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Read Free: ‘Reel Justice: Filipino Action Movies in a Time of Killing’

on . Posted in News @ UP Asian Center

The Kyoto Review of Southeast Asia has published an essay, “Reel Justice: Filipino Action Movies in a Time of Killing’ by Janus Isaac Nolasco, University Researcher at the UP Asian Center. Published in the December issue and in the Young Academic Voice section, Reel Justice draws some parallels between the drug-related extrajudicial killings in the Philippines, and Filipino Action Movies. 

Below are some excerpts from the essay:

On Violence and Justice System

Both action films and the kill-for-justice cases resonate in, and resolve, a society that many Filipinos are all too familiar with: a lack, if not absence, of a fair and effective criminal justice system; and they mirror the dominant logic, not of due process or democracy, but of force and violence.

The (In)Justice of Extrajudicial Killings

Swift and simple, violence streamlines the delivery of justice, and offers a solution to the problems bedevilling the justice system. But the solution is also a part of the problem it seeks to address. It’s a crime in response to another (alleged) crime. It traps Filipinos in a never-ending cycle of violence, where the heroes — in movies and in real life — are villains too, both of whom have blood on their hands.

Popular Culture and Politics

Filipino Action Movies were a popular medium through which many Filipinos grappled with and resolved a problem: of how justice can be obtained when due process does not work, especially for the poor and marginalized. How does one get justice when its very agents are in cahoots with the criminals? What if the law enforcer and the criminal are one?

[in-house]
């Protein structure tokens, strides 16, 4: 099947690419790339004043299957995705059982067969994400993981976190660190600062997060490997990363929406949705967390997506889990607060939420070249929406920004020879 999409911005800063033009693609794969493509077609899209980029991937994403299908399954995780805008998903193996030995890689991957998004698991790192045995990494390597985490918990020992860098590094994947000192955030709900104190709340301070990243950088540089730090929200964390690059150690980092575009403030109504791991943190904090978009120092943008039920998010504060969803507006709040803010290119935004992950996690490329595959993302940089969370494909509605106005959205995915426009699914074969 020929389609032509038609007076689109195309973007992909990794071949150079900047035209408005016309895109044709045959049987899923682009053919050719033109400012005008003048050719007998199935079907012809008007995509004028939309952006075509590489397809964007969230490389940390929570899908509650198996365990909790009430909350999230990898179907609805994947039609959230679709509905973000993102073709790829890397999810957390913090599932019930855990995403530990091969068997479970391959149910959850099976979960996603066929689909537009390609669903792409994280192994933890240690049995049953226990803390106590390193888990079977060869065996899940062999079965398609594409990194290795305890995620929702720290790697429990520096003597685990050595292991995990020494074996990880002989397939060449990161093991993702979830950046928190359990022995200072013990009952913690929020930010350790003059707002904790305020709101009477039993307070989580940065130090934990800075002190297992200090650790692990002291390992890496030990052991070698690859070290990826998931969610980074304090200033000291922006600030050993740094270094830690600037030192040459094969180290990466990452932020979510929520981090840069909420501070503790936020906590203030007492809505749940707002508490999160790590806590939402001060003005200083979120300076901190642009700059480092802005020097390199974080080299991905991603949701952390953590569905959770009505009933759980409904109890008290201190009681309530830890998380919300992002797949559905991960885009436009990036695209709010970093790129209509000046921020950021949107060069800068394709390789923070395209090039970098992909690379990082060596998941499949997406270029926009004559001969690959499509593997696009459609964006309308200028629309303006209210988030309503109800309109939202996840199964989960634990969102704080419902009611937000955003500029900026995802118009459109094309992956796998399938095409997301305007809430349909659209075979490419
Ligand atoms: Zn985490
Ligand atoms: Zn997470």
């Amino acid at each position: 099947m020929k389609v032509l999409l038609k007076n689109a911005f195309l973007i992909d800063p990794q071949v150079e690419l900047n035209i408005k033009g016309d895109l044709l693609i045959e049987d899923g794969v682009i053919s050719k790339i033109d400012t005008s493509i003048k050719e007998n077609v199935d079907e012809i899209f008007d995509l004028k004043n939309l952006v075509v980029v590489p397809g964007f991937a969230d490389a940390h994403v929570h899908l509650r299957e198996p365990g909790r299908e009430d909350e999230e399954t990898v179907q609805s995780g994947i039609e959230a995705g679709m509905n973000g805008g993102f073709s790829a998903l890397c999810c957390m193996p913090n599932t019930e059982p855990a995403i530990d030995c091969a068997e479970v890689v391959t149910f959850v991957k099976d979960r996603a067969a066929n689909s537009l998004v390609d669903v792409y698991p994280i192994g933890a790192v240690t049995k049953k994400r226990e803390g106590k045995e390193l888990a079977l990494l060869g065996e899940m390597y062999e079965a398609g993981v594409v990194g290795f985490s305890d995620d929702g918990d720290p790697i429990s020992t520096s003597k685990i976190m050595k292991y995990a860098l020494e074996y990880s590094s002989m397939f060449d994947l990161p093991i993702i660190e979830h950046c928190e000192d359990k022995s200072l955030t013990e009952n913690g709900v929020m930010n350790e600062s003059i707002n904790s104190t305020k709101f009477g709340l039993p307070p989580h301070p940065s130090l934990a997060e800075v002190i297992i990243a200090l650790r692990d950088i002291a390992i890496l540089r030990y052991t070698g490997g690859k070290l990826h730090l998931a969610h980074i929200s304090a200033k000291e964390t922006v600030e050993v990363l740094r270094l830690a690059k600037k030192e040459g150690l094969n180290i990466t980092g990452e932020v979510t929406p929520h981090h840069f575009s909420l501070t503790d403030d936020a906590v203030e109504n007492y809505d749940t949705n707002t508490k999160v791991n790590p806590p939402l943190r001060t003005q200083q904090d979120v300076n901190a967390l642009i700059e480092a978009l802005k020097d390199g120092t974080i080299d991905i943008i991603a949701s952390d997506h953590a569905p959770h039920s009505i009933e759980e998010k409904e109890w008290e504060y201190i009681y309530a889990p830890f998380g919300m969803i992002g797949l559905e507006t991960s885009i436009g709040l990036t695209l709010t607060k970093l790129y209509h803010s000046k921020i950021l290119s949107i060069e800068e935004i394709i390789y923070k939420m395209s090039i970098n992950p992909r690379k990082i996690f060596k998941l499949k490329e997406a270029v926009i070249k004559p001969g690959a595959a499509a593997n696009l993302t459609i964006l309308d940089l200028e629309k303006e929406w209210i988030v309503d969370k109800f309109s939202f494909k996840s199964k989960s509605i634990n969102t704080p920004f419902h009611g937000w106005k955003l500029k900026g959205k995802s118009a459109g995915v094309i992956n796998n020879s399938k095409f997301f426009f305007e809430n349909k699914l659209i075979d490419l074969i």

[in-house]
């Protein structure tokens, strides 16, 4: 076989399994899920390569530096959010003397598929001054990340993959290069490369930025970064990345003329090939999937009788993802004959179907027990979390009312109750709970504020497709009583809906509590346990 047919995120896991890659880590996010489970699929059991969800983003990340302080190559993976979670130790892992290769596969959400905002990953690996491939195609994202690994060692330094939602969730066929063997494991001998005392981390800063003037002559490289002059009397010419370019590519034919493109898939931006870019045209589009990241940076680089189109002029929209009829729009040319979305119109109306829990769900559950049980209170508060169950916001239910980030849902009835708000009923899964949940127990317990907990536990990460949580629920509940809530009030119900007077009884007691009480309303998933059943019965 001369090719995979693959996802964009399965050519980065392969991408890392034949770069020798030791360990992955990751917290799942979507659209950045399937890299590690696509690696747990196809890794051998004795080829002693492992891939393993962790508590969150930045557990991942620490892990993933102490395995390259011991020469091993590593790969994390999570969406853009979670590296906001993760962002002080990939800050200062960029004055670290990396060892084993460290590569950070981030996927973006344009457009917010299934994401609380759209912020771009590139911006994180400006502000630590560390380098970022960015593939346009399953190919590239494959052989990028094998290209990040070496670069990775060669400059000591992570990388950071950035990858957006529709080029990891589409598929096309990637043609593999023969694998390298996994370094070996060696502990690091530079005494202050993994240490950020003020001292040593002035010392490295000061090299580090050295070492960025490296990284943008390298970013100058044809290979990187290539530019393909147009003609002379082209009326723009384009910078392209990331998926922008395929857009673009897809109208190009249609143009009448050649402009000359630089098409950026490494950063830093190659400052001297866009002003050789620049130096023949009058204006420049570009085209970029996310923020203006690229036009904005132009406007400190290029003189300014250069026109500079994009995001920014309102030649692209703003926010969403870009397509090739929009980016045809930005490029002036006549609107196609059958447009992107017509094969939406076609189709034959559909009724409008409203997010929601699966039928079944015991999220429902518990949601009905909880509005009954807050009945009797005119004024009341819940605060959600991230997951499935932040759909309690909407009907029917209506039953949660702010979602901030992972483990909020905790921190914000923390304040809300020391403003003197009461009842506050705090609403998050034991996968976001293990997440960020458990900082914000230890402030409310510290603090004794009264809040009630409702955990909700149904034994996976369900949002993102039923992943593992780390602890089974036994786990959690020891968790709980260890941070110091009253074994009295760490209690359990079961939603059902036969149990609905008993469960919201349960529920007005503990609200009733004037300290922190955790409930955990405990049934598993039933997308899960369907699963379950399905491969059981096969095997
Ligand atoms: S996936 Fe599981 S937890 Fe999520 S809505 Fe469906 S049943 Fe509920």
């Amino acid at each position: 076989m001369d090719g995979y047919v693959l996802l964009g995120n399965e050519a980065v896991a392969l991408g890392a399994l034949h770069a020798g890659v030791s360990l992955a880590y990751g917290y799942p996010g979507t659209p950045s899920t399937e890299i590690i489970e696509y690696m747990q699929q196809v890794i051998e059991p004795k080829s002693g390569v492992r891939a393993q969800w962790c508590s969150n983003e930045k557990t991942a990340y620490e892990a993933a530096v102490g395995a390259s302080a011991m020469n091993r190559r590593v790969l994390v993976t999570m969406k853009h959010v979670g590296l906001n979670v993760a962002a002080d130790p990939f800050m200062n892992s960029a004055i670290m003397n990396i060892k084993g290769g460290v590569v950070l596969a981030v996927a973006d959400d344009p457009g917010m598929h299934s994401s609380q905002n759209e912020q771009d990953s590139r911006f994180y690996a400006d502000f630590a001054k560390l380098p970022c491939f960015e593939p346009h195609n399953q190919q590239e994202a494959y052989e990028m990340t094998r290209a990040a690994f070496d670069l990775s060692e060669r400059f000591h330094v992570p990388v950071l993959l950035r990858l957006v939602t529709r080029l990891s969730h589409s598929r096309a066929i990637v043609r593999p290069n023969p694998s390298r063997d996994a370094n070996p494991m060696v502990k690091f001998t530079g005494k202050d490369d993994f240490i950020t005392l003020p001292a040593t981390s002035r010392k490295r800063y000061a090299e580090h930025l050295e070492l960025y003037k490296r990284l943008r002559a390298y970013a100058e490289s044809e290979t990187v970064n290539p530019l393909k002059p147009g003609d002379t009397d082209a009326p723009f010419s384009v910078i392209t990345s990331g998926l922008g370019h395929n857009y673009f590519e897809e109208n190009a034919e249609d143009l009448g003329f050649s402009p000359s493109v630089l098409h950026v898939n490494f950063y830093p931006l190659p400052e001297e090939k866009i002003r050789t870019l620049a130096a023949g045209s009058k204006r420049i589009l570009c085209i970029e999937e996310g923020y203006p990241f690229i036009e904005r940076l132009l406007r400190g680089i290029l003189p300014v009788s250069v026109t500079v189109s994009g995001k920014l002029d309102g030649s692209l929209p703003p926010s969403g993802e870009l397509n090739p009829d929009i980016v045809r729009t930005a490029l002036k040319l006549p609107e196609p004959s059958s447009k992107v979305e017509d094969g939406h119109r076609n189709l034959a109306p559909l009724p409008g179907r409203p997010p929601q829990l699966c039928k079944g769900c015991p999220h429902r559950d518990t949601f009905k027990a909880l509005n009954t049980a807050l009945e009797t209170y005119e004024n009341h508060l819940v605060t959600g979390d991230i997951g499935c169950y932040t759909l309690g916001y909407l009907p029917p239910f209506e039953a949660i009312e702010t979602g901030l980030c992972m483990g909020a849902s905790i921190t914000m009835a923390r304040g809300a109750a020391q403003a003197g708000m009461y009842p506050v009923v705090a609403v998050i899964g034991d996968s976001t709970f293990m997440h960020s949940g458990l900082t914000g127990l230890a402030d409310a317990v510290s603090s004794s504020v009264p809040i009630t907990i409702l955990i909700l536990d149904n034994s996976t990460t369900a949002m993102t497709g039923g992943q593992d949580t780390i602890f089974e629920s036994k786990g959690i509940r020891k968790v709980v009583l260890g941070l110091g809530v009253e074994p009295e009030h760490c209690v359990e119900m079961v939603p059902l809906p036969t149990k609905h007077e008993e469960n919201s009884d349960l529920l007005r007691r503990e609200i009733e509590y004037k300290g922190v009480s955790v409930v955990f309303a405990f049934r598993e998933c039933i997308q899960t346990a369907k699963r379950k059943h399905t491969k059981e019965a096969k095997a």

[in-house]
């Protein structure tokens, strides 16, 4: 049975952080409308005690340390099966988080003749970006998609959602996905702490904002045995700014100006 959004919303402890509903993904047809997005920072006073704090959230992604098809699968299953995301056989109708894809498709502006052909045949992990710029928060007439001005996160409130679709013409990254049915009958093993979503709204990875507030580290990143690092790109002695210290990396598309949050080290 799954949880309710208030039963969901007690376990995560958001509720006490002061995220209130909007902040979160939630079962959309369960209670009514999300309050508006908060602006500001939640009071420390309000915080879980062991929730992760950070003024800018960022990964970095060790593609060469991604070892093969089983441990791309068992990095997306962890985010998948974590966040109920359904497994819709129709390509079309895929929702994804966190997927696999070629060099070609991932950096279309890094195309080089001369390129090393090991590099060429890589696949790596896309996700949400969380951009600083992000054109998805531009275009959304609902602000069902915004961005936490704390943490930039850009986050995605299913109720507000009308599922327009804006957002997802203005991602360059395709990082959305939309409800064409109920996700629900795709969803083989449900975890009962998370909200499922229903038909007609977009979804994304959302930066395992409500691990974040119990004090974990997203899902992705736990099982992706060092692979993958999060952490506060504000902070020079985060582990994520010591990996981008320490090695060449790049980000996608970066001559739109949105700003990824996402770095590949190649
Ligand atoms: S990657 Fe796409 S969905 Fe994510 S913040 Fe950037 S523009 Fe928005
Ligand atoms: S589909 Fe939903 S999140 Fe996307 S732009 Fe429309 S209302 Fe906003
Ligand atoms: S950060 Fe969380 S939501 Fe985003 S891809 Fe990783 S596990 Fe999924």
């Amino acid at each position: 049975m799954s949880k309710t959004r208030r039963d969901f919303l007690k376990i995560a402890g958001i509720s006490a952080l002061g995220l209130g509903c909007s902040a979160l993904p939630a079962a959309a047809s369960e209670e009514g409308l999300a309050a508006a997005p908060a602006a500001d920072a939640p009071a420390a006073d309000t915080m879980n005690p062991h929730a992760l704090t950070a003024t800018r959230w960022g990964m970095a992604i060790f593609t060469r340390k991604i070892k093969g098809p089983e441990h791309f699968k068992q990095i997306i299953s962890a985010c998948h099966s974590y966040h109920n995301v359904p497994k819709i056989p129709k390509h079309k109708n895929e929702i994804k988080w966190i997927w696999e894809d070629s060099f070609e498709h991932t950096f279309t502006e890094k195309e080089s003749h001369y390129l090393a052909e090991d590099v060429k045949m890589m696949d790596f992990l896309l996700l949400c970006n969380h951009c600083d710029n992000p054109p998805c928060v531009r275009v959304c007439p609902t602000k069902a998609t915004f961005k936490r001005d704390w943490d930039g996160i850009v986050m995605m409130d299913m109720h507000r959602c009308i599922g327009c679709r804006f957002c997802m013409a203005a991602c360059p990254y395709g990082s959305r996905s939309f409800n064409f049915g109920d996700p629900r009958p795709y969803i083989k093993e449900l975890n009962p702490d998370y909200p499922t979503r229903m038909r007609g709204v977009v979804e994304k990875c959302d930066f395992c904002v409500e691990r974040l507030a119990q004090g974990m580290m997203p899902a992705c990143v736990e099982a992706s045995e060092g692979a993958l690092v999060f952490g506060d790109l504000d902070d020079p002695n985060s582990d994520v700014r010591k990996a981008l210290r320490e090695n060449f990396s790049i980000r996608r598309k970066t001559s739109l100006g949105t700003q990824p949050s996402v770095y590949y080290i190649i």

Mr. Janus Isaac Nolasco is University Researcher at the Asian Center, University of the Philippines Diliman, and is Managing Editor of Asian Studies: Journal of Critical Perspectives on Asia. His essays and reviews have appeared in The Manila Review, in the Inquirer, and in several academic publications. He is an alumnus of the UP Asian Center and specialized on Western Asia for his graduate degree. His research interests include literature, critical theory, cultural studies, Filipino migration, and Islamic history, philosophy and society.


The UP Asian Center offers M.A. degrees in Asian Studies with four fields of specialization: Northeast Asia, Southeast Asia, South Asia, and West Asia. The Center also has an M.A. program in Philippine Studies that allows students to major in Philippine society and culture, Philippine foreign relations, or Philippine development studies. The Center offers a Ph.D. program in Philippine Studies in conjunction with the College of Arts and Letters and the College of Social Sciences and Philosophy. Get an overview of these programs. The Asian Center also houses a peer-reviewed, open-access journal, Asian Studies: Journal of Critical Perspectives on Asia. It has published several books and monographs, andxhosts or organizes various lectures and conferences.

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